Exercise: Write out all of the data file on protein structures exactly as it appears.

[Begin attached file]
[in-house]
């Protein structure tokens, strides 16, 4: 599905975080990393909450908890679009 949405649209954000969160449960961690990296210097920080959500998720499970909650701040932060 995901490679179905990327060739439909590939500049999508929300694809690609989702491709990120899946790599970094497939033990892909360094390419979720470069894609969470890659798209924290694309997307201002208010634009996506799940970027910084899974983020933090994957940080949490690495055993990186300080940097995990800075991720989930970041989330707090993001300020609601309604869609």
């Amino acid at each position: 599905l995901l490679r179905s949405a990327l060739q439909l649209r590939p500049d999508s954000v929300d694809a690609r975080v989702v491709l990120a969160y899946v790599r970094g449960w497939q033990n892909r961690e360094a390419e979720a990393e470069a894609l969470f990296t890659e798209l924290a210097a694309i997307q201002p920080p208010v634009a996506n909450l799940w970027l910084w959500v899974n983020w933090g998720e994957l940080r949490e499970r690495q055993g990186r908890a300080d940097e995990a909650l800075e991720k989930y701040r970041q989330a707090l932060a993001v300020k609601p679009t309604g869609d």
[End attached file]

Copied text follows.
[in-house]
């Protein structure tokens, strides 16, 4: 599905975080990393909450908890679009 949405649209954000969160449960961690990296210097920080959500998720499970909650701040932060 995901490679179905990327060739439909590939500049999508929300694809690609989702491709990120899946790599970094497939033990892909360094390419979720470069894609969470890659798209924290694309997307201002208010634009996506799940970027910084899974983020933090994957940080949490690495055993990186300080940097995990800075991720989930970041989330707090993001300020609601309604869609």
């Amino acid at each position: 599905l995901l490679r179905s949405a990327l060739q439909l649209r590939p500049d999508s954000v929300d694809a690609r975080v989702v491709l990120a969160y899946v790599r970094g449960w497939q033990n892909r961690e360094a390419e979720a990393e470069a894609l969470f990296t890659e798209l924290a210097a694309i997307q201002p920080p208010v634009a996506n909450l799940w970027l910084w959500v899974n983020w933090g998720e994957l940080r949490e499970r690495q055993g990186r908890a300080d940097e995990a909650l800075e991720k989930y701040r970041q989330a707090l932060a993001v300020k609601p679009t309604g869609d």